from Photographers' Blog:

NBA goes up in smoke in Mexico

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Mexico City, Mexico

By Edgard Garrido

I was to photograph an extraordinary basketball game between the Minnesota Timberwolves and the San Antonio Spurs as part of the NBA Global Games schedule for the 2013-14 season.

The day before, the players met with children from the indigenous Triquis tribe and played a game barefoot in the tradition of the young Triquis’ team. It was a fantastic moment and I have no doubt that the journalists and everyone present, enjoyed it as much as the young Triqui players. It was a delightful opening to a grand game to be played the next day.

from Photographers' Blog:

Home is where the Beetle is

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Monterrey, Mexico

By Daniel Becerril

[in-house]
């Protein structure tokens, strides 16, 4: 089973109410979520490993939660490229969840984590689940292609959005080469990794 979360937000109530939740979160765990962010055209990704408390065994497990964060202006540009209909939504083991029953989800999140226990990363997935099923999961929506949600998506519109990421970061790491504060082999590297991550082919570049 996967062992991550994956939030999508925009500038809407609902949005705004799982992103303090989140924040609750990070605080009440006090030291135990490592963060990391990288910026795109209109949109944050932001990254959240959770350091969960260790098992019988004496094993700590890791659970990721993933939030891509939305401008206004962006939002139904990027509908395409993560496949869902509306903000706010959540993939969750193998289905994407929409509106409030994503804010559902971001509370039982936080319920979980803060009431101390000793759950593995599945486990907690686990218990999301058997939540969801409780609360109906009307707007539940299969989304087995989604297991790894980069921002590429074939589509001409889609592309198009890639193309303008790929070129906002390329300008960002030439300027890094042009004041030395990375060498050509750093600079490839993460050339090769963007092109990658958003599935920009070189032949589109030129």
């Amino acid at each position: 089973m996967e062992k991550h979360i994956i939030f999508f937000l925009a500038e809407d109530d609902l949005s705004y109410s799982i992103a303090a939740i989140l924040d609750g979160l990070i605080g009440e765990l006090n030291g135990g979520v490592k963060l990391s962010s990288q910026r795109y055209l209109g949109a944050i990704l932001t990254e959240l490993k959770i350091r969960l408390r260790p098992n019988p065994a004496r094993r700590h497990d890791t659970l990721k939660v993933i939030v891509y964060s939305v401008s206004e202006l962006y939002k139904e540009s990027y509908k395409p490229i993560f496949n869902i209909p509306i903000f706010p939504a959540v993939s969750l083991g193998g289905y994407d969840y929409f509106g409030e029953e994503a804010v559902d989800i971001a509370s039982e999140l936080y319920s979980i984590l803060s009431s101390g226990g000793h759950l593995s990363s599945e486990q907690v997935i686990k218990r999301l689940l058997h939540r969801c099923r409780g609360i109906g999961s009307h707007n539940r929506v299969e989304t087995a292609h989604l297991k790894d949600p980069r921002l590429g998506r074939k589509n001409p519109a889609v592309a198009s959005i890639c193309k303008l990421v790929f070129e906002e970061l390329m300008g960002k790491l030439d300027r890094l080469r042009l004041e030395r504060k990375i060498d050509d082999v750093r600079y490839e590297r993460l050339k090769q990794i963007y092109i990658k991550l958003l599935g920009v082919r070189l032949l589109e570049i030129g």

The need to find a place and make it your own is sometimes the only way to cope in a life full of surprises, hardship, sorrow and joy. It’s unbelievable how humans are capable of accommodating themselves in any space and under any circumstances.

I first heard of Oscar Almaguer, or Don Oscar, on a local TV program. It was the story of an 83-year-old man who had been living in a battered VW Beetle for the last 10 years. Don Oscar’s story was the perfect one to show life’s full range of social complexities and I thought it would definitively make an interesting picture story.

from The Great Debate:

Argentine leader’s health recovering, as her dynasty ebbs

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As Argentina’s Cristina Fernandez de Kirchner convalesces in the presidential residence after surgery, a poor prognosis for her political and economic agenda awaits her outside. Yet the populist leader is unlikely to respond with major policy initiatives as she enters a prolonged lame duck period.

Fernandez faces big losses in Sunday’s mid-term congressional elections, which will likely determine how much legislative clout she can muster. Hope for her third presidential mandate is all but extinguished. Under her administration, Latin America’s third largest economy is slipping further behind the region’s top two -- Brazil and Mexico -- and looking ever more like the laggard Venezuela.